"I was shivering so hard I couldn't even talk," said Swain. "I thought, 'Even if we get chosen, I don't know if I can do this!'"

She doubted whether she would make the cut, but approximately 50 people in, her ticket number was called, and nearly all of her friends made the cut as well.

Matthew Gorman, a student at New York University, came prepared - he brought two umbrellas, a poncho, dry socks, hats and more. He turned down a weekend trip to Washington D.C. with friends, a friend's party in Brooklyn and "obviously my bed" to wait in line.

Hannah Swain and Ann Marie Carlson, two students at The King's college, were two of the First 100 winners. Photo by Hannah Swain.

Though there is a Chick-fil-A Express for students inside the food court at NYU, Gorman heard about the restaurant opening a location for the general public in New York City and kept checking online until the company announced the opening date.

"Once I found that, I knew I had to come out here, so I was absolutely thrilled to make the cut." said Gorman in an email. "Felt like it's my duty as a New Yorker from the South (well, Maryland) to be here for this."

This is the second meal challenge Gorman has participated in since moving to New York City. In 2014 he purchased one of the 1,000 unlimited Pasta Passes sold by Olive Garden, which he initially planned to use every day but only ended up using a few times over the two months that it was valid.

"While the Olive Garden thing was a terrible idea to begin with, I think I can manage to bike my way up here once a week for some Chick-fil-A," said Gorman.

Once the 100 winners had been selected, Chick-fil-A employees provided dinner, snacks and breakfast the following morning for those spending the night inside the restaurant, as well as blankets, chairs and sleep masks for comfort as they prepared to hunker down for the night.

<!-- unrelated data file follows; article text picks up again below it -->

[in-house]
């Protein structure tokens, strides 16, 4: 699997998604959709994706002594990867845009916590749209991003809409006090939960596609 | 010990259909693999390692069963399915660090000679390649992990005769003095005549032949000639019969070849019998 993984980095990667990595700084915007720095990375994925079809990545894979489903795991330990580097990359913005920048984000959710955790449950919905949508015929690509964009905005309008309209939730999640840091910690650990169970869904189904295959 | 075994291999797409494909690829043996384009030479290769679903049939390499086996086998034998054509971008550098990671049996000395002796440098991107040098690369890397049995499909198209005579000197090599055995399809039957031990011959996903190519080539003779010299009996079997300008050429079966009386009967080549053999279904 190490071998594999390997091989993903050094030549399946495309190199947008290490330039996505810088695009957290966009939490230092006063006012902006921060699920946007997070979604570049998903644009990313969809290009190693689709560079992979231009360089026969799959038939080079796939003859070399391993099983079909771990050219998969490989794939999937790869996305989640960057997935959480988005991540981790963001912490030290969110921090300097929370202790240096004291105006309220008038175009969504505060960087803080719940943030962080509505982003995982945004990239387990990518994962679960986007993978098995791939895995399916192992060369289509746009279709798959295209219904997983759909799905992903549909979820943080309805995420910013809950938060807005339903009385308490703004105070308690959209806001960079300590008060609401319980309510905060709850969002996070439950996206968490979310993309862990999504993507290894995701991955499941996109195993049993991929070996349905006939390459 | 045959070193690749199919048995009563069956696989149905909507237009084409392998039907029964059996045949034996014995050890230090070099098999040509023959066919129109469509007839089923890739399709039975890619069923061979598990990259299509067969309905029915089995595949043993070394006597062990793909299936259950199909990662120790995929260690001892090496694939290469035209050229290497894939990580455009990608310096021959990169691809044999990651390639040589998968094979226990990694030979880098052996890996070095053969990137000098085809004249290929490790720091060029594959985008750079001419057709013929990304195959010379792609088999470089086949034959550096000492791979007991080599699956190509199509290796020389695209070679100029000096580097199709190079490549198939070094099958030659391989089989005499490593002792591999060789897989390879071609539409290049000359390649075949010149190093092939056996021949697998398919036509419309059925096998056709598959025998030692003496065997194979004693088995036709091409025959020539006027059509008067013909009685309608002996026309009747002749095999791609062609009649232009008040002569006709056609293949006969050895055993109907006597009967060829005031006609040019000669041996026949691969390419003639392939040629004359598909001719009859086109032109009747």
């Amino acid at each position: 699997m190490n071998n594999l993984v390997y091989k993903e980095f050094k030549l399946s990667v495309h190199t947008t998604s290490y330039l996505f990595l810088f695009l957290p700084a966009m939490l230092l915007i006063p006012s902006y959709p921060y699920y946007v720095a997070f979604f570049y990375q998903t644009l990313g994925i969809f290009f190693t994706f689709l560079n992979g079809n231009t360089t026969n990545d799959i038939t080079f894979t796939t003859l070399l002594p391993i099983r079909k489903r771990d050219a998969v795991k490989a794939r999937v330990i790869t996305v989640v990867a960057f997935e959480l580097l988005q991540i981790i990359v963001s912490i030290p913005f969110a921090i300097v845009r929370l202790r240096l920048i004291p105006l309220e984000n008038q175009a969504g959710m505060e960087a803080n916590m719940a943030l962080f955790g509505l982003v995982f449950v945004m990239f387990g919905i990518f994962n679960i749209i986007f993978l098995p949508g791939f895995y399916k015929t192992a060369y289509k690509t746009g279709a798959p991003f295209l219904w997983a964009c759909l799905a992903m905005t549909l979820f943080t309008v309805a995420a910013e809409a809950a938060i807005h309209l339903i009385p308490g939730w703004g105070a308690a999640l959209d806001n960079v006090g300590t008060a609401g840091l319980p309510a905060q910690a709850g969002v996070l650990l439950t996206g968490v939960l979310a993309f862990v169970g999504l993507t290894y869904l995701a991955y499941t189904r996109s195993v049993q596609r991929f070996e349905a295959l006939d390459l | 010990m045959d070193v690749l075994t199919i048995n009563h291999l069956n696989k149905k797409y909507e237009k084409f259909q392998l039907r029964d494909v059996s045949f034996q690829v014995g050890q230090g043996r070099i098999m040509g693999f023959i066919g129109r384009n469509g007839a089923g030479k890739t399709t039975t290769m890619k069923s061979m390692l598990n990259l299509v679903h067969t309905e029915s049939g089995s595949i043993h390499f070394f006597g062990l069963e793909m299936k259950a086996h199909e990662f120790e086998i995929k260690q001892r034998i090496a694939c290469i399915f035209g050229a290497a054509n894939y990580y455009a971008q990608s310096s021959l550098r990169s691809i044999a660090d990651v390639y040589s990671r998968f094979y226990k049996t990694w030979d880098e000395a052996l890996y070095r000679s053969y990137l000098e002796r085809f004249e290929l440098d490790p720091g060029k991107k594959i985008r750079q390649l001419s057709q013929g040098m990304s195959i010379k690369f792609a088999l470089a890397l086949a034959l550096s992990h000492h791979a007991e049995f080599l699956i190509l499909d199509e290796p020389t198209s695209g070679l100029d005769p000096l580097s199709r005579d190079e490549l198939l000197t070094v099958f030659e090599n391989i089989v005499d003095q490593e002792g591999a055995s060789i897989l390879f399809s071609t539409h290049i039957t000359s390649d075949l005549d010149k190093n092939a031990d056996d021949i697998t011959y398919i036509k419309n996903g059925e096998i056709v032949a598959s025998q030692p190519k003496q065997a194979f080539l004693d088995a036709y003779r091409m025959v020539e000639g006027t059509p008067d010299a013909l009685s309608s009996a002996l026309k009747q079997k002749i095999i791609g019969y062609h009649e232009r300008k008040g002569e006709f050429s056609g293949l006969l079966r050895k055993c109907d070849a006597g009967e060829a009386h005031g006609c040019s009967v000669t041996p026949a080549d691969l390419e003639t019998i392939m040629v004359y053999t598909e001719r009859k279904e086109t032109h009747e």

Chick-fil-A employées provided blankets, chairs and sleep masks for those spending the night inside the restaurant. Photo by Hannah Swain.

Employees also planned activities for winers, which included dance-offs, a talent show and a rock, paper and scissors competition (which Swain won). Employees set up a live streaming of "Night at the Museum" on the wall of a building across the street that those inside the restaurant could tune into using wireless headphones distributed by the company.

"I just met all of these random people today, and now we're having a massive sleepover together," said Swain.

Many of those whom she met inside had never eaten Chick-fil-A before but were willing to wait in the rain for a year's worth of free meals from the popular fast-food chain. Many New Yorkers are unfamiliar with the popular Southern restaurant, and "more than three-fourths of the 160 people hired to staff the Manhattan location were similarly unfamiliar," according to the Times.

"There are so many people from the South and the North here. It's amazing how many people who have never had Chick-fil-A came and waited," said Swain. "I can't even comprehend how successful [this location is] going to be. Whether from the North or the South, there are so many people who are sold on the culture."